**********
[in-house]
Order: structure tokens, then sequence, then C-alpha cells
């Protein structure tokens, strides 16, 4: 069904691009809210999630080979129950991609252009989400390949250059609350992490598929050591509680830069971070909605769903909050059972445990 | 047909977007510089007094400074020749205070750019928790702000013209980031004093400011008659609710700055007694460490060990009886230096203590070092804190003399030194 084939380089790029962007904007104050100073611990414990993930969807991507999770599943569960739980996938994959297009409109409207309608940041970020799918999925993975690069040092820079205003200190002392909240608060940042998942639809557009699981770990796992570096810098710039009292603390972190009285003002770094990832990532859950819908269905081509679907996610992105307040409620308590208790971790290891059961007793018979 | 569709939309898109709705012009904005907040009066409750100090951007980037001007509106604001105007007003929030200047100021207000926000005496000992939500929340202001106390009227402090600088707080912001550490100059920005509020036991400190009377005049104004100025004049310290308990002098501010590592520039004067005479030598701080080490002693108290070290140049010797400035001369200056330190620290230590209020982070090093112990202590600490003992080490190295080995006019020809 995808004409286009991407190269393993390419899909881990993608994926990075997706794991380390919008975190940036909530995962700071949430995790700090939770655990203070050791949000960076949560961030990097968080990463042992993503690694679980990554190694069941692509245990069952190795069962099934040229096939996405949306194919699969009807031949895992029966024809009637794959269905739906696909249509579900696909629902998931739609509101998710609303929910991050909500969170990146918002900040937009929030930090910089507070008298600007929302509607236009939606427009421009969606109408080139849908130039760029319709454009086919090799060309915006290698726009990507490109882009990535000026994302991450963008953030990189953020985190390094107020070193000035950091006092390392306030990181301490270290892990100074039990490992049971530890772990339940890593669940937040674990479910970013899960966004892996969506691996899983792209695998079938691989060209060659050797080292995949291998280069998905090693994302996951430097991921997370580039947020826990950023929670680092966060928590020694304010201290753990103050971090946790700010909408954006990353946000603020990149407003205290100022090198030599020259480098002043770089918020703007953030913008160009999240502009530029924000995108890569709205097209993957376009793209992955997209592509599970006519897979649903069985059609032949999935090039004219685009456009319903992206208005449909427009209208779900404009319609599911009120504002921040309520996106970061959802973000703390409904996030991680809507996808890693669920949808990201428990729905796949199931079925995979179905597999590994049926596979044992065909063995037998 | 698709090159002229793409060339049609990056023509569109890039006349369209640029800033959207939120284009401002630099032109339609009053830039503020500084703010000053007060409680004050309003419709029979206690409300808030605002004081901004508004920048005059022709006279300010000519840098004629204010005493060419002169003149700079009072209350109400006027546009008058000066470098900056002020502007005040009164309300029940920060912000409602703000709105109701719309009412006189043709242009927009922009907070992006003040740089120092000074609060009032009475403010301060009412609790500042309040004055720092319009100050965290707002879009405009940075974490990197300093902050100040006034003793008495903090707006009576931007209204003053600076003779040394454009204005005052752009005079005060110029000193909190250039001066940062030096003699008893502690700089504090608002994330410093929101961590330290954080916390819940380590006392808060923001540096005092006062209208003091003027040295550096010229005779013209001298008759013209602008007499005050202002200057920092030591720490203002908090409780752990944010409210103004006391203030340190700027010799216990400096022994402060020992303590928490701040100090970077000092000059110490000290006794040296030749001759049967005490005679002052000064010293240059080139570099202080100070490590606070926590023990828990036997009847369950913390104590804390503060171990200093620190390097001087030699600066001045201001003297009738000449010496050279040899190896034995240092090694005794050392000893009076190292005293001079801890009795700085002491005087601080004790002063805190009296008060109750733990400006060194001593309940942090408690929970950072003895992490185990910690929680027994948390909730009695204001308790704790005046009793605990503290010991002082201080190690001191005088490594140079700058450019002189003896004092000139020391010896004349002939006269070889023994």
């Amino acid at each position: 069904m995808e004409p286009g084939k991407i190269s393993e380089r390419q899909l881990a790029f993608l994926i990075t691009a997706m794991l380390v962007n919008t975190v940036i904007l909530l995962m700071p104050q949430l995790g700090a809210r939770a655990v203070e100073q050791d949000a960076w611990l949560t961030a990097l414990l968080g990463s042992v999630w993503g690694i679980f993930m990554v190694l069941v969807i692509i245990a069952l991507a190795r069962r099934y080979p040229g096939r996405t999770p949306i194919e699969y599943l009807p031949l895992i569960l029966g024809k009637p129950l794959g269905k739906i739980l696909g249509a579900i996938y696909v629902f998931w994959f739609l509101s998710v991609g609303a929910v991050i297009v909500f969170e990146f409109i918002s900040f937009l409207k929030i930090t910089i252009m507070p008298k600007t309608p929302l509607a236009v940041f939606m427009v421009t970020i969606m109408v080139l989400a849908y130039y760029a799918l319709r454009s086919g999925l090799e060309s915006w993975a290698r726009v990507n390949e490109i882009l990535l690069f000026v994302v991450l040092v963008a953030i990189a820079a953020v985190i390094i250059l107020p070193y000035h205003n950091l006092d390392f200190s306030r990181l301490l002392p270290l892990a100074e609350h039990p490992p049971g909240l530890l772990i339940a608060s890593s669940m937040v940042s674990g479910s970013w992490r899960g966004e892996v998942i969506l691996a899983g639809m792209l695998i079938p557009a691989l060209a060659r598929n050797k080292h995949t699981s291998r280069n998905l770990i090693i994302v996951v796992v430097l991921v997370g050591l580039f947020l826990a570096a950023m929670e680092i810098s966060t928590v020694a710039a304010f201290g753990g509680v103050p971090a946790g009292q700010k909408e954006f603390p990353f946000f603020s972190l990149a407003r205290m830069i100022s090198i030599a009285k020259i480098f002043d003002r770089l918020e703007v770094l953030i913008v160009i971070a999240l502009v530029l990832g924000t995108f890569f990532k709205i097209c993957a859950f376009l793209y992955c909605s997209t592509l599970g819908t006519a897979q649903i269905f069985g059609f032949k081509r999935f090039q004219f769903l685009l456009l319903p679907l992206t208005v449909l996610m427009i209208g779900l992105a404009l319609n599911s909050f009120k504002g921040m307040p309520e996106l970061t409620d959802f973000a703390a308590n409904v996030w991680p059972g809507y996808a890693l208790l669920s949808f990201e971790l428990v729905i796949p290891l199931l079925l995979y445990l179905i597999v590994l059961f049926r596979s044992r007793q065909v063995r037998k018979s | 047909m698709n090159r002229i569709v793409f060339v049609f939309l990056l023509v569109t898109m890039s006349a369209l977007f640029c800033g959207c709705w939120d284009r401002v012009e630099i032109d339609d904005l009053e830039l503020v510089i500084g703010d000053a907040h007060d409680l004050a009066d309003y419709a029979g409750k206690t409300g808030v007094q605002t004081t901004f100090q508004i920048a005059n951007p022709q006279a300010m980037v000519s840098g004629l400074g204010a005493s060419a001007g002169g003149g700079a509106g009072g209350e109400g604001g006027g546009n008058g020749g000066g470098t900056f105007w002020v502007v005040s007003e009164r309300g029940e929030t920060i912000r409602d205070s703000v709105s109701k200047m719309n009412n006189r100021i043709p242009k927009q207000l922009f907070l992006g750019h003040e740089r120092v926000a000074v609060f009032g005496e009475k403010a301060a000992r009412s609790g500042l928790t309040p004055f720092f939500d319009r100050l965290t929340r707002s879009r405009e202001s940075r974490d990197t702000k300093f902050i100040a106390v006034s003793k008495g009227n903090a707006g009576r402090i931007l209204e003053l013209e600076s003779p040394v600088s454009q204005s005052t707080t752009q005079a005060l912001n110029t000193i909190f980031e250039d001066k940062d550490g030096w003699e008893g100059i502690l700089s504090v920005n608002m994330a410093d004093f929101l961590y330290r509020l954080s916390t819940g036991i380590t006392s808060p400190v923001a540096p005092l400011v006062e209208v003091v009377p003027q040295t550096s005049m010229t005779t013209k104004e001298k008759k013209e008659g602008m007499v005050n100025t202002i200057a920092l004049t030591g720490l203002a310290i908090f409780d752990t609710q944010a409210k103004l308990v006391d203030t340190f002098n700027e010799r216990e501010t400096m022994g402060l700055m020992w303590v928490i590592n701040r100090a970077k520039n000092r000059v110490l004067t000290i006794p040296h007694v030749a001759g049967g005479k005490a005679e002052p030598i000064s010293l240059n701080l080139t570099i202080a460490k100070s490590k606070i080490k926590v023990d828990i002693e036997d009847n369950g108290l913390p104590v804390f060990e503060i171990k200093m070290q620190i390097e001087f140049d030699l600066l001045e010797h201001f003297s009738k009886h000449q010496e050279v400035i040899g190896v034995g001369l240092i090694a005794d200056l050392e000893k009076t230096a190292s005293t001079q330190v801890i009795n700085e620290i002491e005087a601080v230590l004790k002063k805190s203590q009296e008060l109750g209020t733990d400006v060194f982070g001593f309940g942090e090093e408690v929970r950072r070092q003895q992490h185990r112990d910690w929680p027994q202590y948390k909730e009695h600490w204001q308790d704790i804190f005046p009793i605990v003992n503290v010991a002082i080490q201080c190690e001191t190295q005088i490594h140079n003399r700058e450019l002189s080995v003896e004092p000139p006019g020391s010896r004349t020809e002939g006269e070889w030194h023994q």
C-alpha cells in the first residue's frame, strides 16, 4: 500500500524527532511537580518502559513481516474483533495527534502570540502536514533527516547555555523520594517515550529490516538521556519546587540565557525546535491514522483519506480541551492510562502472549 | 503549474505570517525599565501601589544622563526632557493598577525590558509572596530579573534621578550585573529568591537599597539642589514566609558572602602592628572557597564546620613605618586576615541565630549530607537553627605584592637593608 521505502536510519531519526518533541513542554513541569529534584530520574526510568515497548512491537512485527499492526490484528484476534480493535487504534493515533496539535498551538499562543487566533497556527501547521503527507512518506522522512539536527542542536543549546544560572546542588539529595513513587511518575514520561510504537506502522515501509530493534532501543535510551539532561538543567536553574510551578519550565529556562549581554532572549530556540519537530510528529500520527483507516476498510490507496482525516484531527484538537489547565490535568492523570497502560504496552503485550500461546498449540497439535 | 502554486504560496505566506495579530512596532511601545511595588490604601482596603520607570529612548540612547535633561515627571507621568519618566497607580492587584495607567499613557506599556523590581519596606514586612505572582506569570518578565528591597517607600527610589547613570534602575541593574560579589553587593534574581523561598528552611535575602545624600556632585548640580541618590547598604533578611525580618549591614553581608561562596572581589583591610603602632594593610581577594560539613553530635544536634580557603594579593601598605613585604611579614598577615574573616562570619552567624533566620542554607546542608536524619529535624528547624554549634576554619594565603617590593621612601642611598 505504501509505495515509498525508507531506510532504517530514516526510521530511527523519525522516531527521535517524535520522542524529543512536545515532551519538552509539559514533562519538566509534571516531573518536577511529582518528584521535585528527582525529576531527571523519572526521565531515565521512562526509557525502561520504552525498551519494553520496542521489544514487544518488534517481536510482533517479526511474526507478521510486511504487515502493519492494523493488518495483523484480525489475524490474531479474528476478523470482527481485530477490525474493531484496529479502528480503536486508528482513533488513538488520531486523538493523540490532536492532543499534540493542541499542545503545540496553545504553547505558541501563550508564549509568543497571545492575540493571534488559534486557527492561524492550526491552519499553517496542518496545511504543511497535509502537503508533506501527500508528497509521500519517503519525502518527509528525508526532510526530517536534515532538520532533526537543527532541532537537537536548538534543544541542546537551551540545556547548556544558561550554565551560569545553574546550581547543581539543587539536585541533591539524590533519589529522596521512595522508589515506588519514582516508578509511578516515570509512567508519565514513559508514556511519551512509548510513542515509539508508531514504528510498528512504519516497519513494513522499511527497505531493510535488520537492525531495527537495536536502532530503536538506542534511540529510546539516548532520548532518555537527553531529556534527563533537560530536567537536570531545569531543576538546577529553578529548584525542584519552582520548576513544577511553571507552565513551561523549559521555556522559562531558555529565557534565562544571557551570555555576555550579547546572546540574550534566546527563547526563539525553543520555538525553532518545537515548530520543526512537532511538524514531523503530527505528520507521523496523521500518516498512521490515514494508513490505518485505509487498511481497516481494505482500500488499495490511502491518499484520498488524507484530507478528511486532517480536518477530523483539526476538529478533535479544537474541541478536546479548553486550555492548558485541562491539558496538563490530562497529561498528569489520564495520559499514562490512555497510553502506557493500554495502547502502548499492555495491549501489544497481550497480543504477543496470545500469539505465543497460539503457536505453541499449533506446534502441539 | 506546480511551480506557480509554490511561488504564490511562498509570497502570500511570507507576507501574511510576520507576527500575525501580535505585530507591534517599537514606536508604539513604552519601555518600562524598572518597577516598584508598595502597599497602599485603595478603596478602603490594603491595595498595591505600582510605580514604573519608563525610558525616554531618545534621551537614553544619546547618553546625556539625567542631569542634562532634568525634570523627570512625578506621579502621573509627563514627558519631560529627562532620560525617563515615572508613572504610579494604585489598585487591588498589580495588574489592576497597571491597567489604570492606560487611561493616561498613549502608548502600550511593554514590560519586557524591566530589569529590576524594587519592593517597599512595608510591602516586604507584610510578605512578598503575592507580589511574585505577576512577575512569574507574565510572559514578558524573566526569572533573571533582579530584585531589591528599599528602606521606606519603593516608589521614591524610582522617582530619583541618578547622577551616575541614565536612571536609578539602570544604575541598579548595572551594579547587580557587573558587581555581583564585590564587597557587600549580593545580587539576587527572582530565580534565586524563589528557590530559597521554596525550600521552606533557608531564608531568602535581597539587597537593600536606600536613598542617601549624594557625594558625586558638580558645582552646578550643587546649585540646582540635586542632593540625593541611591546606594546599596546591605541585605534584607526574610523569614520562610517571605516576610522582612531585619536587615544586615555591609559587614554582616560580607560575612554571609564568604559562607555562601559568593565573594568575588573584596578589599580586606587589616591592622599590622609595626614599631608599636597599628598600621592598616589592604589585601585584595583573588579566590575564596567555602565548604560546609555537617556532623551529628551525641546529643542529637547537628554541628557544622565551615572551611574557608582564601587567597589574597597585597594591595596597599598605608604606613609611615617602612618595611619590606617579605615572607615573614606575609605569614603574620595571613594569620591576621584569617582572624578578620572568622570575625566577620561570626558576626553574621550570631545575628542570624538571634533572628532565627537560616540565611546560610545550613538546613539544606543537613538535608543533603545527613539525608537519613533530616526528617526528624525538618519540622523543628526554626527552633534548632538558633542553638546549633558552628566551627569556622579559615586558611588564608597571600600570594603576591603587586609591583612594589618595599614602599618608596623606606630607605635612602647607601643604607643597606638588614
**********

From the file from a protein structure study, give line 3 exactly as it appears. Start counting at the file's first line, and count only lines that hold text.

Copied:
């Protein structure tokens, strides 16, 4: 069904691009809210999630080979129950991609252009989400390949250059609350992490598929050591509680830069971070909605769903909050059972445990 | 047909977007510089007094400074020749205070750019928790702000013209980031004093400011008659609710700055007694460490060990009886230096203590070092804190003399030194 084939380089790029962007904007104050100073611990414990993930969807991507999770599943569960739980996938994959297009409109409207309608940041970020799918999925993975690069040092820079205003200190002392909240608060940042998942639809557009699981770990796992570096810098710039009292603390972190009285003002770094990832990532859950819908269905081509679907996610992105307040409620308590208790971790290891059961007793018979 | 569709939309898109709705012009904005907040009066409750100090951007980037001007509106604001105007007003929030200047100021207000926000005496000992939500929340202001106390009227402090600088707080912001550490100059920005509020036991400190009377005049104004100025004049310290308990002098501010590592520039004067005479030598701080080490002693108290070290140049010797400035001369200056330190620290230590209020982070090093112990202590600490003992080490190295080995006019020809 995808004409286009991407190269393993390419899909881990993608994926990075997706794991380390919008975190940036909530995962700071949430995790700090939770655990203070050791949000960076949560961030990097968080990463042992993503690694679980990554190694069941692509245990069952190795069962099934040229096939996405949306194919699969009807031949895992029966024809009637794959269905739906696909249509579900696909629902998931739609509101998710609303929910991050909500969170990146918002900040937009929030930090910089507070008298600007929302509607236009939606427009421009969606109408080139849908130039760029319709454009086919090799060309915006290698726009990507490109882009990535000026994302991450963008953030990189953020985190390094107020070193000035950091006092390392306030990181301490270290892990100074039990490992049971530890772990339940890593669940937040674990479910970013899960966004892996969506691996899983792209695998079938691989060209060659050797080292995949291998280069998905090693994302996951430097991921997370580039947020826990950023929670680092966060928590020694304010201290753990103050971090946790700010909408954006990353946000603020990149407003205290100022090198030599020259480098002043770089918020703007953030913008160009999240502009530029924000995108890569709205097209993957376009793209992955997209592509599970006519897979649903069985059609032949999935090039004219685009456009319903992206208005449909427009209208779900404009319609599911009120504002921040309520996106970061959802973000703390409904996030991680809507996808890693669920949808990201428990729905796949199931079925995979179905597999590994049926596979044992065909063995037998 | 698709090159002229793409060339049609990056023509569109890039006349369209640029800033959207939120284009401002630099032109339609009053830039503020500084703010000053007060409680004050309003419709029979206690409300808030605002004081901004508004920048005059022709006279300010000519840098004629204010005493060419002169003149700079009072209350109400006027546009008058000066470098900056002020502007005040009164309300029940920060912000409602703000709105109701719309009412006189043709242009927009922009907070992006003040740089120092000074609060009032009475403010301060009412609790500042309040004055720092319009100050965290707002879009405009940075974490990197300093902050100040006034003793008495903090707006009576931007209204003053600076003779040394454009204005005052752009005079005060110029000193909190250039001066940062030096003699008893502690700089504090608002994330410093929101961590330290954080916390819940380590006392808060923001540096005092006062209208003091003027040295550096010229005779013209001298008759013209602008007499005050202002200057920092030591720490203002908090409780752990944010409210103004006391203030340190700027010799216990400096022994402060020992303590928490701040100090970077000092000059110490000290006794040296030749001759049967005490005679002052000064010293240059080139570099202080100070490590606070926590023990828990036997009847369950913390104590804390503060171990200093620190390097001087030699600066001045201001003297009738000449010496050279040899190896034995240092090694005794050392000893009076190292005293001079801890009795700085002491005087601080004790002063805190009296008060109750733990400006060194001593309940942090408690929970950072003895992490185990910690929680027994948390909730009695204001308790704790005046009793605990503290010991002082201080190690001191005088490594140079700058450019002189003896004092000139020391010896004349002939006269070889023994």